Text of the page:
Product Development Practices for Meeting Financial Objectives
Author(s)Makumbe, Pedzi; Gupta, Nisheeth; Rebentisch, Eric; Seering, Warren; Barrett, Christie; Gordon, Mike; Musso, Chris; Link, Jochen; ... Show more Show less
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This paper reports product development practices that separate the most successful product development programs from the rest. A detailed understanding of best product development practices is important because product development is fundamental to corporate success (Clark & Fujimoto, 1991; Eisenhardt & Tabrizi, 1995; Eppinger & Chitkara, 2006). Teams from the Massachusetts Institute of Technology and McKinsey and Company have collaborated to investigate practices used for 112 product development projects at 57 firms in the medical device, industrial, and high-tech industries. Preliminary results suggest that certain practices are particularly important for influencing project outcomes. Our research is consistent with and contributes to best practices reported previously by the Product Development and Management Association (PDMA) (see Barczak, Griffin, & Kahn, 2009; Griffin & Page, 1996; Page, 1993). As this previous research has shown, best practices in product development evolve. For example, the 1990 PDMA study found that successful firms differentiated themselves from the rest by having well defined New Product Development (NPD) processes and new product strategies (Page, 1993). The second study, conducted in 1995, found that successful firms measured their product development efforts and outcomes, did qualitative market research, and used engineering design tools such as CAD (Griffin & Page, 1996). The third study, completed in 2003, found that successful firms put more emphasis on portfolio management, use a wide variety of software tools, have supporting organizational mechanisms and processes in place, and use formal processes for generating ideas (Barczak, Griffin, & Kahn, 2009). The findings presented here contribute additional understanding of practices that lead to successful product development. Researchers and practitioners often investigate product development from the perspectives of cost, schedule, and performance. There are many more ways to evaluate product development processes and outcomes (Cooper, 1979). Griffin and Page (1996) identified over 75 different product development metrics documented in the literature. Some researchers categorize these metrics into firm level, project level, or product level metrics (e.g. Montoya-Weiss & Calantone, 1994); others categorize them into financial and non-financial metrics (e.g. Hart, 1993). This paper presents our work on correlating product development practices with a broad set of financial metrics.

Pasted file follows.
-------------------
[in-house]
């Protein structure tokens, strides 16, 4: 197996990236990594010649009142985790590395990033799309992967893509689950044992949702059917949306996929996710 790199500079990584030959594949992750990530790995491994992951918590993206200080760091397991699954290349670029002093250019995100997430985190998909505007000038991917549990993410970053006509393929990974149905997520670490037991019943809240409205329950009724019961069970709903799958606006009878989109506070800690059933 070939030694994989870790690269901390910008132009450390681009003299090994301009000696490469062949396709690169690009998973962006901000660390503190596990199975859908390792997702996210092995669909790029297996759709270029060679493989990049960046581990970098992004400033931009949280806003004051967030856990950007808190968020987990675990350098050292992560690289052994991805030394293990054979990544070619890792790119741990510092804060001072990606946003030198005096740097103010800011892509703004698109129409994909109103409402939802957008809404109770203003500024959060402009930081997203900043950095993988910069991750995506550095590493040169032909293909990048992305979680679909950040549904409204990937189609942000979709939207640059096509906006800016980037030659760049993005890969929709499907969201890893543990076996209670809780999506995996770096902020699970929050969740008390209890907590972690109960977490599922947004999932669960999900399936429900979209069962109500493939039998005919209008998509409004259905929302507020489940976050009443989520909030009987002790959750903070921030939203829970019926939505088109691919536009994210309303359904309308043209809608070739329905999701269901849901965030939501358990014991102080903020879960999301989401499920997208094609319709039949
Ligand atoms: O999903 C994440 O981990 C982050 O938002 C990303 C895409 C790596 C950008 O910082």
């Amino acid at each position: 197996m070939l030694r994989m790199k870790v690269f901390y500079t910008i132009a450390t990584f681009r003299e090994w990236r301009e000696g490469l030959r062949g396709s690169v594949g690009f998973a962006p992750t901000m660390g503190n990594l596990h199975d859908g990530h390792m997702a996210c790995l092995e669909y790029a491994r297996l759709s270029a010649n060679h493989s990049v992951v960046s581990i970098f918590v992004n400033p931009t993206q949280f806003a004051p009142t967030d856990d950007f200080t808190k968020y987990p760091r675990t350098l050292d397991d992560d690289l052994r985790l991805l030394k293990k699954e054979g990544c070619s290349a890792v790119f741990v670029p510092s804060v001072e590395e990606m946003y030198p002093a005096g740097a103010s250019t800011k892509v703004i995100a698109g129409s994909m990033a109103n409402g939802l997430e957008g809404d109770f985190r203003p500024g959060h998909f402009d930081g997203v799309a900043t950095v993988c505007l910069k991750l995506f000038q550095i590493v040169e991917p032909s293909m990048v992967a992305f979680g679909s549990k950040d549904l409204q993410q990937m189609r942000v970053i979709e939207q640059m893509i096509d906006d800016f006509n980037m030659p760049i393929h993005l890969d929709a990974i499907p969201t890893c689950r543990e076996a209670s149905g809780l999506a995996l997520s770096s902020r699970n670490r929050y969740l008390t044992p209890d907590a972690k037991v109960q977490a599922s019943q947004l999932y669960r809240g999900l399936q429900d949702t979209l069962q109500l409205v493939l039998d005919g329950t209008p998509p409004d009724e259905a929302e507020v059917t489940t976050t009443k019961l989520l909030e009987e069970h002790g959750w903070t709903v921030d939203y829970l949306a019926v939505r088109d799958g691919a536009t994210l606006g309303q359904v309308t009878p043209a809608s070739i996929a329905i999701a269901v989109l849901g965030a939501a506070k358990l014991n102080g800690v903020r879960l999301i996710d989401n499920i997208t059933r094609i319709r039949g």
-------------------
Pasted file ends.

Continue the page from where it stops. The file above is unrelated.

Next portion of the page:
product development (PD), Product Development and Management Association (PDMA), new product development (NPD)
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